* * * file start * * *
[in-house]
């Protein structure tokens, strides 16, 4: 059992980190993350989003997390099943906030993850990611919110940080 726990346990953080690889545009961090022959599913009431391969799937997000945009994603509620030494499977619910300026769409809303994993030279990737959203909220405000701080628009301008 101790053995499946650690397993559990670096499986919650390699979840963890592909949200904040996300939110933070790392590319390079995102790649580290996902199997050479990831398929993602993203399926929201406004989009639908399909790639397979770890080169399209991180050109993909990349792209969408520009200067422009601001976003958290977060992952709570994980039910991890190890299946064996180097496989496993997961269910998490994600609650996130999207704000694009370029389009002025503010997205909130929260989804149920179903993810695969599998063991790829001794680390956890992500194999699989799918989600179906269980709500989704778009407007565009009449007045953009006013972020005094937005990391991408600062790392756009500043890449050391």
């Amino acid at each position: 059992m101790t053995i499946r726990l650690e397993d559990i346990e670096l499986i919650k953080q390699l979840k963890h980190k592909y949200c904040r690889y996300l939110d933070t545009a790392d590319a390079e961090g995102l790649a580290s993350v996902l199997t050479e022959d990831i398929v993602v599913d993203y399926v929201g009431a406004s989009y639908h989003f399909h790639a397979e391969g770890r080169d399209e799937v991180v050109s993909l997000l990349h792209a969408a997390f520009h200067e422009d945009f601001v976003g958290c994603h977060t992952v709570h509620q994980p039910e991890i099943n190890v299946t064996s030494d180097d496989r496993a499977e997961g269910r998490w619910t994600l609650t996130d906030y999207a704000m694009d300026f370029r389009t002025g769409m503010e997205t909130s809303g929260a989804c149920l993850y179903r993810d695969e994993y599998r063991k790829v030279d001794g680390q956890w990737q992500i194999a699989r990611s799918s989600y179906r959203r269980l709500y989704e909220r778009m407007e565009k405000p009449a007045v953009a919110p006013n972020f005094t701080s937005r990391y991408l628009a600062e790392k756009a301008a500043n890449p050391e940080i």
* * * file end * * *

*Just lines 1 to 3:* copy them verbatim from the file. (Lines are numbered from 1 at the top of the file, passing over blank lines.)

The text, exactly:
[in-house]
């Protein structure tokens, strides 16, 4: 059992980190993350989003997390099943906030993850990611919110940080 726990346990953080690889545009961090022959599913009431391969799937997000945009994603509620030494499977619910300026769409809303994993030279990737959203909220405000701080628009301008 101790053995499946650690397993559990670096499986919650390699979840963890592909949200904040996300939110933070790392590319390079995102790649580290996902199997050479990831398929993602993203399926929201406004989009639908399909790639397979770890080169399209991180050109993909990349792209969408520009200067422009601001976003958290977060992952709570994980039910991890190890299946064996180097496989496993997961269910998490994600609650996130999207704000694009370029389009002025503010997205909130929260989804149920179903993810695969599998063991790829001794680390956890992500194999699989799918989600179906269980709500989704778009407007565009009449007045953009006013972020005094937005990391991408600062790392756009500043890449050391």
């Amino acid at each position: 059992m101790t053995i499946r726990l650690e397993d559990i346990e670096l499986i919650k953080q390699l979840k963890h980190k592909y949200c904040r690889y996300l939110d933070t545009a790392d590319a390079e961090g995102l790649a580290s993350v996902l199997t050479e022959d990831i398929v993602v599913d993203y399926v929201g009431a406004s989009y639908h989003f399909h790639a397979e391969g770890r080169d399209e799937v991180v050109s993909l997000l990349h792209a969408a997390f520009h200067e422009d945009f601001v976003g958290c994603h977060t992952v709570h509620q994980p039910e991890i099943n190890v299946t064996s030494d180097d496989r496993a499977e997961g269910r998490w619910t994600l609650t996130d906030y999207a704000m694009d300026f370029r389009t002025g769409m503010e997205t909130s809303g929260a989804c149920l993850y179903r993810d695969e994993y599998r063991k790829v030279d001794g680390q956890w990737q992500i194999a699989r990611s799918s989600y179906r959203r269980l709500y989704e909220r778009m407007e565009k405000p009449a007045v953009a919110p006013n972020f005094t701080s937005r990391y991408l628009a600062e790392k756009a301008a500043n890449p050391e940080i």